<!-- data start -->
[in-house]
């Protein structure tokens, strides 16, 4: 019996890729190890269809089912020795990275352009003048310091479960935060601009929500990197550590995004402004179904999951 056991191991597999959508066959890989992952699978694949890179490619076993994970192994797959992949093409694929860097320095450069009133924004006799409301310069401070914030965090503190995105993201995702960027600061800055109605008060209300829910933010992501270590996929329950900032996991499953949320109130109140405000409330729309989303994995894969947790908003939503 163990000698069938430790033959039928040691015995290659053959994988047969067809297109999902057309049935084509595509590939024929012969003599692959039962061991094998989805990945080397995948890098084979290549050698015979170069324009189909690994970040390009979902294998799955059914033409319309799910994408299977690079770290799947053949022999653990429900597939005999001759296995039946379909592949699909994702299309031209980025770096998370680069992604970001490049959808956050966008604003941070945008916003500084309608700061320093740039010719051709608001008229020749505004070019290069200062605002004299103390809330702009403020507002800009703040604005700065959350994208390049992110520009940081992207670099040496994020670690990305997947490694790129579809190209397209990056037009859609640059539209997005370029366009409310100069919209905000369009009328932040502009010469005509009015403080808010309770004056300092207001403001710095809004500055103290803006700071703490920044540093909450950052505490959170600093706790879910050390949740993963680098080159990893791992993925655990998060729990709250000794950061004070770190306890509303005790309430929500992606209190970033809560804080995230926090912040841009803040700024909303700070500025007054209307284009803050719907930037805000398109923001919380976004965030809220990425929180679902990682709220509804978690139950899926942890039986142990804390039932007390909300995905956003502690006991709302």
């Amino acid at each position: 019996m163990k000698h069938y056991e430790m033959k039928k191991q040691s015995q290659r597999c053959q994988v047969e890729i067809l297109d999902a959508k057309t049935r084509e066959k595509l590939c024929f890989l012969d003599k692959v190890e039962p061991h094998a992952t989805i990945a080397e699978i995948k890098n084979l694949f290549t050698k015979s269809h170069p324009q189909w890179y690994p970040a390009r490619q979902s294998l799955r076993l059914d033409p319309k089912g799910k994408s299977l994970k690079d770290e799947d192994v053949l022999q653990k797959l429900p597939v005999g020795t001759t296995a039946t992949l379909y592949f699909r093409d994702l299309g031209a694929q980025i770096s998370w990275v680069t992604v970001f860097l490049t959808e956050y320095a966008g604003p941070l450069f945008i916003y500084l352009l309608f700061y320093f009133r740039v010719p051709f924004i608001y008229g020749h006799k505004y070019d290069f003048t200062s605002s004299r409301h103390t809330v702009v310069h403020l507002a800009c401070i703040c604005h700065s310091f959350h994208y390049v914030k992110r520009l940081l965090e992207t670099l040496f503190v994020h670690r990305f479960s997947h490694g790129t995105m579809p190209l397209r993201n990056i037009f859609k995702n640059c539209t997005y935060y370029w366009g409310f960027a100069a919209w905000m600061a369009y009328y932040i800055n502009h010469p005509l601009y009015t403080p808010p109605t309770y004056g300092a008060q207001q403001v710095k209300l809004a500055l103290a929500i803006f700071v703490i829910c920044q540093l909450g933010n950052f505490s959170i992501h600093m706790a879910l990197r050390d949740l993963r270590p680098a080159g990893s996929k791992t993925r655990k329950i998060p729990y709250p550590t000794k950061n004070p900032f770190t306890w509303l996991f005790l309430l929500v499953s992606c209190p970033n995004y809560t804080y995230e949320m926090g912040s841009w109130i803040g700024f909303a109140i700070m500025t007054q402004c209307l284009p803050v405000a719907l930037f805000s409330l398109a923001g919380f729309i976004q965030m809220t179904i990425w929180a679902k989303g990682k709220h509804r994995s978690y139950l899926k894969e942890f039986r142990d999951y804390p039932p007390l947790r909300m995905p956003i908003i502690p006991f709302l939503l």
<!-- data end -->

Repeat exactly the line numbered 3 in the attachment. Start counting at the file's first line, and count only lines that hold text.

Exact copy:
């Amino acid at each position: 019996m163990k000698h069938y056991e430790m033959k039928k191991q040691s015995q290659r597999c053959q994988v047969e890729i067809l297109d999902a959508k057309t049935r084509e066959k595509l590939c024929f890989l012969d003599k692959v190890e039962p061991h094998a992952t989805i990945a080397e699978i995948k890098n084979l694949f290549t050698k015979s269809h170069p324009q189909w890179y690994p970040a390009r490619q979902s294998l799955r076993l059914d033409p319309k089912g799910k994408s299977l994970k690079d770290e799947d192994v053949l022999q653990k797959l429900p597939v005999g020795t001759t296995a039946t992949l379909y592949f699909r093409d994702l299309g031209a694929q980025i770096s998370w990275v680069t992604v970001f860097l490049t959808e956050y320095a966008g604003p941070l450069f945008i916003y500084l352009l309608f700061y320093f009133r740039v010719p051709f924004i608001y008229g020749h006799k505004y070019d290069f003048t200062s605002s004299r409301h103390t809330v702009v310069h403020l507002a800009c401070i703040c604005h700065s310091f959350h994208y390049v914030k992110r520009l940081l965090e992207t670099l040496f503190v994020h670690r990305f479960s997947h490694g790129t995105m579809p190209l397209r993201n990056i037009f859609k995702n640059c539209t997005y935060y370029w366009g409310f960027a100069a919209w905000m600061a369009y009328y932040i800055n502009h010469p005509l601009y009015t403080p808010p109605t309770y004056g300092a008060q207001q403001v710095k209300l809004a500055l103290a929500i803006f700071v703490i829910c920044q540093l909450g933010n950052f505490s959170i992501h600093m706790a879910l990197r050390d949740l993963r270590p680098a080159g990893s996929k791992t993925r655990k329950i998060p729990y709250p550590t000794k950061n004070p900032f770190t306890w509303l996991f005790l309430l929500v499953s992606c209190p970033n995004y809560t804080y995230e949320m926090g912040s841009w109130i803040g700024f909303a109140i700070m500025t007054q402004c209307l284009p803050v405000a719907l930037f805000s409330l398109a923001g919380f729309i976004q965030m809220t179904i990425w929180a679902k989303g990682k709220h509804r994995s978690y139950l899926k894969e942890f039986r142990d999951y804390p039932p007390l947790r909300m995905p956003i908003i502690p006991f709302l939503l």